Americans have driven cars for more than 100 years. Throughout this time, cars have become a major part of the American lifestyle. Most U.S. families own at least one car. This may be due to the limited mass- transit options in many parts of the country. And in some places, weather conditions make walking or bicycling year-round difficult. There are 136 million passenger cars in the United States. About 97 percent of them rely on the internal combustion engine (ICE). ICE cars and trucks use 50 to 70 percent of oil produced in the country. They use so much because their engines are inefficient. But, the engine isn’t the only problem. Some people prefer fast sports cars, heavy, powerful trucks, or sport-utility vehicles (SUVs). Moving fast or pulling heavy weight uses additional fuel. So, these powerful vehicles are even more inefficient. Automakers say they would build more efficient vehicles if they knew that more people would buy them.
When fuel is inexpensive, fuel efficiency is not a major concern for most drivers. However, fuel prices have increased in recent years. This is partly because the United States largely depends on imported oil. Yet, much of the world’s oil is located in politically unstable countries. So, the United States may not always be able to obtain the amount of oil it currently consumes.
In addition, ICE vehicles cause environmental problems. Their exhaust contains unburned or partially burned fuels. These emissions are poisonous and contribute to smog. ICE vehicles also emit other harmful gases. For these reasons, consumers and car companies have shown interest in alternative cars. Some alternatives, such as electric cars, have been around for many years. Others, such as hydrogen fuel-cell cars, are still being developed. Despite their differences, alternative cars share a common goal. They provide more efficient transportation with less harmful effects.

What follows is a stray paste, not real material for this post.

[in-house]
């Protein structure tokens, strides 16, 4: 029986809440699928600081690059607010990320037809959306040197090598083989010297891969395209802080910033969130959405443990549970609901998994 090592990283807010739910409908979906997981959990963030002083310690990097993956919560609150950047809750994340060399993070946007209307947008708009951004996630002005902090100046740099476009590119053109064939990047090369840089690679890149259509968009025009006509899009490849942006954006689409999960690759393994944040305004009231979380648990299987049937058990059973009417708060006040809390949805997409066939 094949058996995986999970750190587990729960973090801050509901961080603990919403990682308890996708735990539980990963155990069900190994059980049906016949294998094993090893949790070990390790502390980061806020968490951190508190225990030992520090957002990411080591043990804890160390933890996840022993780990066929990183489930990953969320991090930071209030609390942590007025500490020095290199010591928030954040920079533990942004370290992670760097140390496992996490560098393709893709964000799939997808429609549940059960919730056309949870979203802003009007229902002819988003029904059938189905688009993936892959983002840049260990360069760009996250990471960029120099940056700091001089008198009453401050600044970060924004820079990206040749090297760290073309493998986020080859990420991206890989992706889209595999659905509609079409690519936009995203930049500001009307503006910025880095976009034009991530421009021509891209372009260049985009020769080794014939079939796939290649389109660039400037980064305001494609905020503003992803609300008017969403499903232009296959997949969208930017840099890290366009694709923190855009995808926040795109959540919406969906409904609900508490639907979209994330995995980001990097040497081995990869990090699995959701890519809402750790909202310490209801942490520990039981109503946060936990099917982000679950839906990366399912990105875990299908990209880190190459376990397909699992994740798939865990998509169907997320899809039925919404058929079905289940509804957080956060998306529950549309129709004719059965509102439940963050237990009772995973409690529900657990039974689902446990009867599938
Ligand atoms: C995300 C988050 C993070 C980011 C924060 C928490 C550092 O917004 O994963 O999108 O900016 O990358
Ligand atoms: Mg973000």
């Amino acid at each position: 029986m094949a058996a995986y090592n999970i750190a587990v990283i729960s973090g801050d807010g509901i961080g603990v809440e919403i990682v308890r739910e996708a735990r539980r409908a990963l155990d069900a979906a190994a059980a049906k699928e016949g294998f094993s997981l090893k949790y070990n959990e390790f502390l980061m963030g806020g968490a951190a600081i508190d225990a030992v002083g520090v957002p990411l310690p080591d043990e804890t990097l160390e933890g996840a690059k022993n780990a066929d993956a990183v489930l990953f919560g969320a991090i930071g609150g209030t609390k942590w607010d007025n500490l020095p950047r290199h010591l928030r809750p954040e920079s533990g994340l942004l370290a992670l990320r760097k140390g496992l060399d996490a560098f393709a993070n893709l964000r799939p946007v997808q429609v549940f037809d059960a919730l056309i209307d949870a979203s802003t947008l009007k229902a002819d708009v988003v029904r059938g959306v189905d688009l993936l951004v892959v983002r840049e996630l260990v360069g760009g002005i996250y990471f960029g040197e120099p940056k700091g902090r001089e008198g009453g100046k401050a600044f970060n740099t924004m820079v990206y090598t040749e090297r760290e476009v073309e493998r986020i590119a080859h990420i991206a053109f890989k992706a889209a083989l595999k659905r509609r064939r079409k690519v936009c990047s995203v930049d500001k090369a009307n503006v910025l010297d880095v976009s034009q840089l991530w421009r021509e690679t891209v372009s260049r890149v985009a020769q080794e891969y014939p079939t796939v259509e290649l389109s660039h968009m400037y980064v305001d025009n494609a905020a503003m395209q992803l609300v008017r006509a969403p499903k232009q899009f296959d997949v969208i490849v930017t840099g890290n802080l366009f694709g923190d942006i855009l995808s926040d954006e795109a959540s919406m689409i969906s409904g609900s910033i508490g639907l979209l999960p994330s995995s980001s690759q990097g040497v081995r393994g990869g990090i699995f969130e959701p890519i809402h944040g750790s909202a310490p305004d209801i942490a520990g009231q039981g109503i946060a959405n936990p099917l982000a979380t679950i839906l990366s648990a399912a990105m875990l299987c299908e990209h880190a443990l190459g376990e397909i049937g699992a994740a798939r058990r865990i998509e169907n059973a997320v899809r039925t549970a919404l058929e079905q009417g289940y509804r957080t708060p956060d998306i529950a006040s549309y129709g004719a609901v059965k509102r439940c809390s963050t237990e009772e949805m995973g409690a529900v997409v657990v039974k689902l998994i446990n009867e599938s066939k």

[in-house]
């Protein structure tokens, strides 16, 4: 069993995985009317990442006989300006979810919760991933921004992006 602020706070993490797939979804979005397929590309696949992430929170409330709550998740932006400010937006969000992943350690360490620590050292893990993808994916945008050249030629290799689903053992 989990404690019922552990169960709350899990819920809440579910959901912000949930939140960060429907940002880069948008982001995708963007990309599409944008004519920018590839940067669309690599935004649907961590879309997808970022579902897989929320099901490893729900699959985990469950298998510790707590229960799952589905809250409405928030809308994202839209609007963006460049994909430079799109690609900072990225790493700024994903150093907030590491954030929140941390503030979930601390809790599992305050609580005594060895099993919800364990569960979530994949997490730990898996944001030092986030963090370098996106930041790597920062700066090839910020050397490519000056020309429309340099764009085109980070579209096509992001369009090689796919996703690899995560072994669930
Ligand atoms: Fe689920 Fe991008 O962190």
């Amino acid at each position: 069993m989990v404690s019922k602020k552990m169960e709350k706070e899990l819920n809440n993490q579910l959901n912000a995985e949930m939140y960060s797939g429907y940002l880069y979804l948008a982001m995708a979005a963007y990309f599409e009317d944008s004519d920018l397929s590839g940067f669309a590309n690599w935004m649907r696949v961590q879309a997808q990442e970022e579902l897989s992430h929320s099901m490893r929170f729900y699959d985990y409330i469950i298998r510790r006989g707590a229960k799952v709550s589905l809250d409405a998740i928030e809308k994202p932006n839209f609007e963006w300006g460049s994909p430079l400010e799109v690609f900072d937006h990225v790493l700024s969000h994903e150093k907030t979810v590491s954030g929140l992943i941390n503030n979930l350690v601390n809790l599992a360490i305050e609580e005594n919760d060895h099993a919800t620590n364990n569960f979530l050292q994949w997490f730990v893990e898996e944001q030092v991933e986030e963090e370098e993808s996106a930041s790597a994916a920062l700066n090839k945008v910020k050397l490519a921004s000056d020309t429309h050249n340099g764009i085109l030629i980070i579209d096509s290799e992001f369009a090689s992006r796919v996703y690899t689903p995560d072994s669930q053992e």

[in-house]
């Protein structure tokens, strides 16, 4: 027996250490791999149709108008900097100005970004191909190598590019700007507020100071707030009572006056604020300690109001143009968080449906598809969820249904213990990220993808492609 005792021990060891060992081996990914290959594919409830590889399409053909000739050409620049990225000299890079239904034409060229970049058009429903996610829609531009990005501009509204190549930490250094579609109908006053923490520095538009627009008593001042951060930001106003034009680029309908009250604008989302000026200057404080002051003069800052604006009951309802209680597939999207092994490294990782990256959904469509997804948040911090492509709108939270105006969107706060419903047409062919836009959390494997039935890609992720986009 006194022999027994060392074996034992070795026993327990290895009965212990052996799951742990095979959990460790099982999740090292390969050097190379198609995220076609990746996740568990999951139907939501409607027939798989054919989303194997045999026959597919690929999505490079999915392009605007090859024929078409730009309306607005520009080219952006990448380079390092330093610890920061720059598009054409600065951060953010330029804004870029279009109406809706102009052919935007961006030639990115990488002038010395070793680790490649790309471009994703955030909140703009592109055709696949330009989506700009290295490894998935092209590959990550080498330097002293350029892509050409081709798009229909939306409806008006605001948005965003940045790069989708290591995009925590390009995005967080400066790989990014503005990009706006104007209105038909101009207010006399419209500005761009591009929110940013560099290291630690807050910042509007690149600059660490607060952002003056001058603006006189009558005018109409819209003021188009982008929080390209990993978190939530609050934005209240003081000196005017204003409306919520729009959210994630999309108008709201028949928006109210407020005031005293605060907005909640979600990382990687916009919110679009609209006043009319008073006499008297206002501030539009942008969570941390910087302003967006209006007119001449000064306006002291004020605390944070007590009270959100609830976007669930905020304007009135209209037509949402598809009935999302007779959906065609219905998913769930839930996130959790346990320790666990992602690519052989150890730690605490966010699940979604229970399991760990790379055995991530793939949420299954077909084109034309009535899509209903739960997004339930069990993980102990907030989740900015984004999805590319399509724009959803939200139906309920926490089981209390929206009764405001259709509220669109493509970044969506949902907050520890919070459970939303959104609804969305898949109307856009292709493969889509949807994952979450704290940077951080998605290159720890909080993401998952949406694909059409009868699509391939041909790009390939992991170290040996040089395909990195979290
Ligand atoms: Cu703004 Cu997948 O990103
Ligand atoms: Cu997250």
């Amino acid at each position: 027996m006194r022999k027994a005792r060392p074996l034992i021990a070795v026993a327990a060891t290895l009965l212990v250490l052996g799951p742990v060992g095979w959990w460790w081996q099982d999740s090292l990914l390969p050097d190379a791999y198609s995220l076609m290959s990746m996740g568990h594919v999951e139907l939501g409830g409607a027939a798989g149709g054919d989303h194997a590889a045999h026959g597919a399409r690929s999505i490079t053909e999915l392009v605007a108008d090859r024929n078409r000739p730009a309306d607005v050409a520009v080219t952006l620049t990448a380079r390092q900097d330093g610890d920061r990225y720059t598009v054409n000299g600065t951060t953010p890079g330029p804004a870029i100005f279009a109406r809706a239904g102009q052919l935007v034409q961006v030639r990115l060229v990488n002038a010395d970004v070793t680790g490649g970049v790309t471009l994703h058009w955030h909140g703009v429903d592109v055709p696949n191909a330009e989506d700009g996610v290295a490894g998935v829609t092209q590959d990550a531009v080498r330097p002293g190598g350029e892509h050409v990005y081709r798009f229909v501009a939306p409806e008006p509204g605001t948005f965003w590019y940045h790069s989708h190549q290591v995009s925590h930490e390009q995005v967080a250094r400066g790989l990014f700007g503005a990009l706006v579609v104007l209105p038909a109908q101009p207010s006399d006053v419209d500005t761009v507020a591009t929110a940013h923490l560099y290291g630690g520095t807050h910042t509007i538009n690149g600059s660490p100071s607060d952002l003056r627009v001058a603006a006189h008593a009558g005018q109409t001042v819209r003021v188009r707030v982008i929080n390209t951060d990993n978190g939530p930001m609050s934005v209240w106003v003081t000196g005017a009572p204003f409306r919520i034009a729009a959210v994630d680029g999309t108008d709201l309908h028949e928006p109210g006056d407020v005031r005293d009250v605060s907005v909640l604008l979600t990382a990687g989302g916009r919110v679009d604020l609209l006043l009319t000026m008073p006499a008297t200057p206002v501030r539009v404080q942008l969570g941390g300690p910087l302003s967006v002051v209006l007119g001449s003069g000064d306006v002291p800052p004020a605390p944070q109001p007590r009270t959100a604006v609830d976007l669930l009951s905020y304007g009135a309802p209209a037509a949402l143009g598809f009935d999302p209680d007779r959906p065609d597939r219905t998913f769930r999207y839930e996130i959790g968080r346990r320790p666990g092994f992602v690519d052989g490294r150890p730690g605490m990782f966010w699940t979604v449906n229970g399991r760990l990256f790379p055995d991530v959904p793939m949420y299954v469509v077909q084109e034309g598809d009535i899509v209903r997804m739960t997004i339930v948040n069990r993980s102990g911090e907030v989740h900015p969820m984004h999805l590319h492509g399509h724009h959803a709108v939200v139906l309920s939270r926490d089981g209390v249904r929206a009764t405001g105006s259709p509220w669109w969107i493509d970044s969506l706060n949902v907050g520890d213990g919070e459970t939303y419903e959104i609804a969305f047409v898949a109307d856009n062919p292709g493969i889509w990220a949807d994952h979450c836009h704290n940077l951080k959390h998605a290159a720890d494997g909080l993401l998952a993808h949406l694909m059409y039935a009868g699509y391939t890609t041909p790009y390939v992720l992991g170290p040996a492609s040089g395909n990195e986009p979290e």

When gasoline prices rise, many people pay closer attention to the fuel economy of their vehicles. Fuel economy is measured by how many miles a vehicle can travel using one gallon (4 L) of fuel. The U.S. government publishes a list of fuel economy ratings for cars. However, many drivers report that they get fewer miles per gallon than the listed amount. This is because the rating system does not reflect how most people drive.
Fuel economy ratings assume people drive no more than 60 miles per hour (97 km/h). And, they assume people accelerate slowly, going from 0 to 60 miles per hour in 18 seconds. However, the average driver accelerates about five times as quickly. Weather also affects fuel economy. Federal standards measure fuel economy at 68 to 86 degrees Fahrenheit (20 to 30°C), without air conditioning. In most places, temperatures are well outside that range.
Finally, more energy is needed to move heavy weight. Today, the average U.S. adult weighs about 25 pounds (11 kg) more than the average adult in 1960. Compared to the yearly amount of gasoline that U.S. passenger vehicles burned in 1960, they burn an additional 938 million gallons (4 billion L) today. That extra gasoline would be enough to fuel nearly 2 million cars for a year!